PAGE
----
by Judy Helgen

My mother had bitterly warned me to steer clear of the sciences because having a family aborted her own career. She majored in chemistry and earned a master's in microbiology in the 1920s, taught, had children in the late 1930s and abandoned science. I fell in love with zoology in the late 1950s at Mount Holyoke College.

As a zoology major in college, the new molecular biology captured my interest-cells, DNA, RNA. That was the future. I spurned natural history, where biologists studied pickled specimens and identified species. Too old-fashioned.

Many years later, with a family in tow, I completely changed direction, wanting to study how pollution affects aquatic life. I entered a Ph.D. program in zoology at the University of Minnesota. I had read Rachel Carson's "Silent Spring" (1962), which documented extreme harms to the living environment caused by pesticides. In the 1970s, I'd seen firsthand the beautiful diversity of creatures that thrive in clean water-insects, molluscs, small crustaceans-and the paucity of life in polluted water.

In 1989, at the Minnesota Pollution Control Agency (MPCA) I helped promote a new paradigm for monitoring water pollution: survey assemblages of fish and aquatic invertebrates, not just a few chemicals. Luckily, the U.S. Environmental Protection Agency wanted states to develop biological indicators of pollution in wetlands and started funding my work. I waded in. Protecting wetlands quality, I soon learned, was controversial.

Then came the frogs.

During the mid-1990s, young frogs with deformities-missing and partial legs, multiple or branched limbs, missing eyes-hopped out of ponds across Minnesota and many states. Other countries reported this new phenomenon. My concerns deepened about the future of frogs, so long-evolved, and now so globally threatened with deformities and extinction. Each time I held a grossly deformed frog, my heart broke.

I had to investigate, at least to document this peril in Minnesota's ponds and show people that wetland species also require good water quality.

Political wariness about frogs and ponds prevailed and contentious issues frequently arose. We analyzed pesticides as one of several causes of the deformities and were accused of conducting a witch hunt. Others accused us of training "wetland vigilantes" in our new volunteer monitoring program. One writer claimed I had "Rachel Carson syndrome" because we investigated chemical causes. He thought it was natural.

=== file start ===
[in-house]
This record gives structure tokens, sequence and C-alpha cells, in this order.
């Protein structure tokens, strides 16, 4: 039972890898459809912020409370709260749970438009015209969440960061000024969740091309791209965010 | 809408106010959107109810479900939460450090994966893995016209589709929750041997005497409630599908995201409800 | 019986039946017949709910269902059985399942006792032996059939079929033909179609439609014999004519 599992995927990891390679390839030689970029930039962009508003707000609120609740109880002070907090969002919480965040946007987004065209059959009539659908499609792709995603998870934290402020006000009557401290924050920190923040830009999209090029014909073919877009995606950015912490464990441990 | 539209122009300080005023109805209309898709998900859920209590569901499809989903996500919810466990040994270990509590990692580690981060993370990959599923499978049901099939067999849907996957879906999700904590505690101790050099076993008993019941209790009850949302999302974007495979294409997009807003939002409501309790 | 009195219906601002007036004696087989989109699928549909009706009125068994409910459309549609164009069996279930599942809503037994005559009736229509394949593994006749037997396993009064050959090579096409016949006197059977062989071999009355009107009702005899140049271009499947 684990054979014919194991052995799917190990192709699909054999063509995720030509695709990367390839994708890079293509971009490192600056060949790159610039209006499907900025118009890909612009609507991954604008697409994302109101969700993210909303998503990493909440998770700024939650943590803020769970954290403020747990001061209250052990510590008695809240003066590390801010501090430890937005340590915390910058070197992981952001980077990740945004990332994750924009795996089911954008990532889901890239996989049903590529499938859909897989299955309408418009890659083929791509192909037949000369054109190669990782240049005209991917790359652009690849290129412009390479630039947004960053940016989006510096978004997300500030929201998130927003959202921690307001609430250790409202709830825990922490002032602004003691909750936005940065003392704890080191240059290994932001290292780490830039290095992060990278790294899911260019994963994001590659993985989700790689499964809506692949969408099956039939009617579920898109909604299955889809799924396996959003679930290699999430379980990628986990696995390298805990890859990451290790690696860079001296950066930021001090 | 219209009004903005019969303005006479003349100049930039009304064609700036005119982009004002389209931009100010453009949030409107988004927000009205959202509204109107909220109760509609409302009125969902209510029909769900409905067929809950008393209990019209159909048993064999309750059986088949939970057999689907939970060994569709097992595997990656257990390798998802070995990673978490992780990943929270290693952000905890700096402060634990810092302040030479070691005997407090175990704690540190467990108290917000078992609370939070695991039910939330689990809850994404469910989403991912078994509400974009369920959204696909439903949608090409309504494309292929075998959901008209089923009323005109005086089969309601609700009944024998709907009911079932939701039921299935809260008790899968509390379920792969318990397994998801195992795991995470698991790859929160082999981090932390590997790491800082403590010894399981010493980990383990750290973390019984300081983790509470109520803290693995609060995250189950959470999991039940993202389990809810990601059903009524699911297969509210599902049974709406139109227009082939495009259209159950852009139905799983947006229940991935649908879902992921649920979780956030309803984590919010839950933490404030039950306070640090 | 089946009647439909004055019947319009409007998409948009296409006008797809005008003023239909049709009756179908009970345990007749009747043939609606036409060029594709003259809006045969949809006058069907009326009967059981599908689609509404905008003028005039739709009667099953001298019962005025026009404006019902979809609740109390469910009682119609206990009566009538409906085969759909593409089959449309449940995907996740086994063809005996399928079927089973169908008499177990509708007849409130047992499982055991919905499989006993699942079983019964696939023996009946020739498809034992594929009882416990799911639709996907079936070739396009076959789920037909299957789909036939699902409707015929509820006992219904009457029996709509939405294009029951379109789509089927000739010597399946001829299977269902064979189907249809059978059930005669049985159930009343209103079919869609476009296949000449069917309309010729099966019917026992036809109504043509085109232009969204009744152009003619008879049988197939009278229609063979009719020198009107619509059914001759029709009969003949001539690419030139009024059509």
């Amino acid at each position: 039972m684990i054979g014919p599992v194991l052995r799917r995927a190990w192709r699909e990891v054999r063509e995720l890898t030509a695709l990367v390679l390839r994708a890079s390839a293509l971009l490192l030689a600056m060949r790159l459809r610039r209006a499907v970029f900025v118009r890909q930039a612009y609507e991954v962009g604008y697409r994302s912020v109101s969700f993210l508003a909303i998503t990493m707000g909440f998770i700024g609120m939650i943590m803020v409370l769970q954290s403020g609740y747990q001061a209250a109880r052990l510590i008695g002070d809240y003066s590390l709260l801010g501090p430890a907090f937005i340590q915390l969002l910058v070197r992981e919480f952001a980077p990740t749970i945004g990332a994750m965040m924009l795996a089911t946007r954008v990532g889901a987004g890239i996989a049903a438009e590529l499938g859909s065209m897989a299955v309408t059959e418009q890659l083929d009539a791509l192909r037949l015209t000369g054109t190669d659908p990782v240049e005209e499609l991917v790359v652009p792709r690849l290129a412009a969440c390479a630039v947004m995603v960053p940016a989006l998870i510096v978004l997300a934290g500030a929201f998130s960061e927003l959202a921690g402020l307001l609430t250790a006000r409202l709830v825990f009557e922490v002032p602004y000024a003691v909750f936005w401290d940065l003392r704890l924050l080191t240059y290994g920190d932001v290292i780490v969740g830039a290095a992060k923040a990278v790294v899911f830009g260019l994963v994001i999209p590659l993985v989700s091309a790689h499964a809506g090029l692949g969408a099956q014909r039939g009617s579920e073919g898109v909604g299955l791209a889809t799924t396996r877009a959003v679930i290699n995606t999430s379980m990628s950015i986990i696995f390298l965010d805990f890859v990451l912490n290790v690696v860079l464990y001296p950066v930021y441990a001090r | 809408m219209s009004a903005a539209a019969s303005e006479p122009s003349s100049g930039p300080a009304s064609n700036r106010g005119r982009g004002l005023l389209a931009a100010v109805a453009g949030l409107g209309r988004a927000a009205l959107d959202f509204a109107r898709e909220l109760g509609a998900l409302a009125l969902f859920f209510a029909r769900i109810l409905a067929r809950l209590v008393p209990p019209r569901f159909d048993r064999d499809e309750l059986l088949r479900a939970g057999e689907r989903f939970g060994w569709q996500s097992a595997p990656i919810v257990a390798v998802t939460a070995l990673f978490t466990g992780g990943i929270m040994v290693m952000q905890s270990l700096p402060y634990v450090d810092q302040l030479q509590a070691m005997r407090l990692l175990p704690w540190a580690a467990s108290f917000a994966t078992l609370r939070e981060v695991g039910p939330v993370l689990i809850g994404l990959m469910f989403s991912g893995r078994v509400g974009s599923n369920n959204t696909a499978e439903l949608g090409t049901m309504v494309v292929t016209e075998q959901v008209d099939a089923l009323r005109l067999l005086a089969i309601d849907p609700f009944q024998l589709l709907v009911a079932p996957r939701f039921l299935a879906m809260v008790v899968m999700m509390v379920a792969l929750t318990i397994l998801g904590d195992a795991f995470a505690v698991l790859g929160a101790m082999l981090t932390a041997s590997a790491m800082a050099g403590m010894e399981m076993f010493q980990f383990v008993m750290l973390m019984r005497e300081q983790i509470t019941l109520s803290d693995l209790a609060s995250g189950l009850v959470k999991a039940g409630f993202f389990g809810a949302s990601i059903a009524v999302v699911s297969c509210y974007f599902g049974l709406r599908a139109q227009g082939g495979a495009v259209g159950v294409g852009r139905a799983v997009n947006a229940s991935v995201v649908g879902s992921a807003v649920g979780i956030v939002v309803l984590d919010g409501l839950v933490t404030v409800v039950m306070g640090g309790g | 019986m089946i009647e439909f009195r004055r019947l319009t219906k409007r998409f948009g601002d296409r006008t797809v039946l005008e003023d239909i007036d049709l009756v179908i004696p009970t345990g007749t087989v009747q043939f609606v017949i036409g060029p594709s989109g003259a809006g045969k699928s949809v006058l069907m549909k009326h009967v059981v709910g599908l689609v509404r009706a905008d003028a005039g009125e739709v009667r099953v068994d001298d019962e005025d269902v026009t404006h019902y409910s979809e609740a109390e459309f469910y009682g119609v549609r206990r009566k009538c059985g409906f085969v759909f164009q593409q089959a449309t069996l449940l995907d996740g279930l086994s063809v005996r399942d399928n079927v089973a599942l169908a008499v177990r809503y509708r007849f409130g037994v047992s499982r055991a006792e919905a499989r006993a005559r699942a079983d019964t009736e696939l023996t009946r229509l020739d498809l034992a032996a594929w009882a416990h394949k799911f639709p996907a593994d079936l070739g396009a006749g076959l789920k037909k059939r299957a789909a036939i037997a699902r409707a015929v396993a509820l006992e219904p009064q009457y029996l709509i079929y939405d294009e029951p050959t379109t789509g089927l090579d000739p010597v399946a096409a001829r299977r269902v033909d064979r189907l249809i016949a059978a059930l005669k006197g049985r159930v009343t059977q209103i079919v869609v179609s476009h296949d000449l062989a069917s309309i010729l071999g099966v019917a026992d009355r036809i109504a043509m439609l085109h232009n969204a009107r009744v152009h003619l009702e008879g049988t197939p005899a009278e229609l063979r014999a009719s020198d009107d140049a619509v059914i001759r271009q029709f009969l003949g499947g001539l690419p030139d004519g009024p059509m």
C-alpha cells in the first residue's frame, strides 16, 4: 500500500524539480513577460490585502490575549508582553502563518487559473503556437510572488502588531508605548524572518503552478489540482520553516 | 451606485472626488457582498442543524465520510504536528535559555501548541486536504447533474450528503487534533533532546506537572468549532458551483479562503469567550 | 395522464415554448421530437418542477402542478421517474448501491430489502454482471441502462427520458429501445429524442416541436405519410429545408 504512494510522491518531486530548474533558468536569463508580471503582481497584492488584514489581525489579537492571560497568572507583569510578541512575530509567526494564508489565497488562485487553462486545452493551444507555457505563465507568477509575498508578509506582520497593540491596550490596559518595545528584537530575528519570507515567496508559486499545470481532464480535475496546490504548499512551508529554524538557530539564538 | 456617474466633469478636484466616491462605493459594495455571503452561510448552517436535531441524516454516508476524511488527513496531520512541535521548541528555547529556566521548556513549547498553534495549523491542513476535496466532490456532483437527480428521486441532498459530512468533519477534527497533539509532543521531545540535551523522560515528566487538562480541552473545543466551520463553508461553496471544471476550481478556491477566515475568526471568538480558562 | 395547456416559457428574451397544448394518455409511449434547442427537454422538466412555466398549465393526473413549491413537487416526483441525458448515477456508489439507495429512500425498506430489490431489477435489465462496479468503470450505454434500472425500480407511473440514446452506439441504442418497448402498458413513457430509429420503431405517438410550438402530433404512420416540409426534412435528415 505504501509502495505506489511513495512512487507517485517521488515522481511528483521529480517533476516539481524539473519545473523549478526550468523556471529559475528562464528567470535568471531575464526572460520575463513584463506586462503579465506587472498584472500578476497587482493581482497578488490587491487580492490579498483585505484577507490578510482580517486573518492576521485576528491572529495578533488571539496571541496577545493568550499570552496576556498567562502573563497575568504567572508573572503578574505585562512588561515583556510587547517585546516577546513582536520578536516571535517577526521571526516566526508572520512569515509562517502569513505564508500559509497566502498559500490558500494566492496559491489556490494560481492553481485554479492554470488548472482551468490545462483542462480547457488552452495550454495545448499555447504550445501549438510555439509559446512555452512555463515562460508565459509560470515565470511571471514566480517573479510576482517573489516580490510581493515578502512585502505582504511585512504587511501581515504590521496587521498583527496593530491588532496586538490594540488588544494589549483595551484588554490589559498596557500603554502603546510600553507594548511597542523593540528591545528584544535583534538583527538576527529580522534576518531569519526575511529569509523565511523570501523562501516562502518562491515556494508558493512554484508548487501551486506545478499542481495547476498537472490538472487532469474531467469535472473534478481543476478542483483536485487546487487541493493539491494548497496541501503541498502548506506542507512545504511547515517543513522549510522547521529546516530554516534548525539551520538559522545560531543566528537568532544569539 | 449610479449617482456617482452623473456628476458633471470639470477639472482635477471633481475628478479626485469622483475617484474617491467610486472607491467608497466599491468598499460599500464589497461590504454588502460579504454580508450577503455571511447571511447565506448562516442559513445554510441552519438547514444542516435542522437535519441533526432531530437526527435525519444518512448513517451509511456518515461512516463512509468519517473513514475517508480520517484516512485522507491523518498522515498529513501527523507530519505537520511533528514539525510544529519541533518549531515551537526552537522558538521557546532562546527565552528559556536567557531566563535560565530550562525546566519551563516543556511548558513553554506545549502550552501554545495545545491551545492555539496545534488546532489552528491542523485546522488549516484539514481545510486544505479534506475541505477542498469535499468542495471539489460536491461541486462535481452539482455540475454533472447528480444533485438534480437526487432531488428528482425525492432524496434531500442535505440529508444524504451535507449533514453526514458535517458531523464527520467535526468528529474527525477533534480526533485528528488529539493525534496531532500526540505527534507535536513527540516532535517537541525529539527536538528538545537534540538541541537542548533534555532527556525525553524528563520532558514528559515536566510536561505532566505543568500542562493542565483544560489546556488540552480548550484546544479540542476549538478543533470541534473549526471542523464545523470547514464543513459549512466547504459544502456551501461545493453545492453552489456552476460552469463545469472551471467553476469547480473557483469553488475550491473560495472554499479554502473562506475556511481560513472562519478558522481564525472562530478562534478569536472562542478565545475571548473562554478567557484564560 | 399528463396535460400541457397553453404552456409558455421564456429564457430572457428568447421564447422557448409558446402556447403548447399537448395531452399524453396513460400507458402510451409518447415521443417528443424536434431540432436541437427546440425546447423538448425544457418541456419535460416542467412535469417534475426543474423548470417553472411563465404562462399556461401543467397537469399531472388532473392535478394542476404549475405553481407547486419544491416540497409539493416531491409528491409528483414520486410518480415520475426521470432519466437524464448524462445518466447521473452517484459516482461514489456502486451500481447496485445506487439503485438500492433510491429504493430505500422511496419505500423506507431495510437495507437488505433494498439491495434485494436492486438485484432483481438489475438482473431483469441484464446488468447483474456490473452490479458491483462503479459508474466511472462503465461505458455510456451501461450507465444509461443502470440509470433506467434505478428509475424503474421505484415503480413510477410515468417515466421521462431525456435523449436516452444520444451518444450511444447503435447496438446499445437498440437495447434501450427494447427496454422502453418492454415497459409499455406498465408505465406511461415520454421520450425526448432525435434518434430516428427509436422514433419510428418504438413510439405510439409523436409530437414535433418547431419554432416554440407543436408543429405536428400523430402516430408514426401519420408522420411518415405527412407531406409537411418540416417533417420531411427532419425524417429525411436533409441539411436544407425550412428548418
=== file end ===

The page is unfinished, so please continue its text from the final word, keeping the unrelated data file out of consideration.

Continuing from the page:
Our funding was erratic. For years, my colleague and I were at risk in nonpermanent positions. Our belief in the importance of what we were doing-documenting polluted conditions in wetlands and seeking answers to the frog deformities-kept us going.

Deformed frogs are still appearing all over the country, sometimes at high frequencies. This mystery has not been solved. Who's looking?

Judy Helgen lives in Roseville and is a retired research scientist from the Minnesota Pollution Control Agency. Her new book, "Peril in the Ponds: Deformed Frogs, Politics, and a Biologist's Quest" (2012), has been published by the University of Massachusetts Press.

Participate in MN Dept. of Natural Resources Frog Call Surveys by going outside on three evenings through spring and early summer and document which species you hear and their intensities. The information is collected by MN DNR staff to spot trends in species populations through the state.

Contact: Heidi Cyr at the MN DNR,


Get involved in biological monitoring of local wetlands. Helgen and a colleague started the Wetland Health Evaluation Program (WHEP) in the 1990s. It is active in Dakota and Hennepin Counties.


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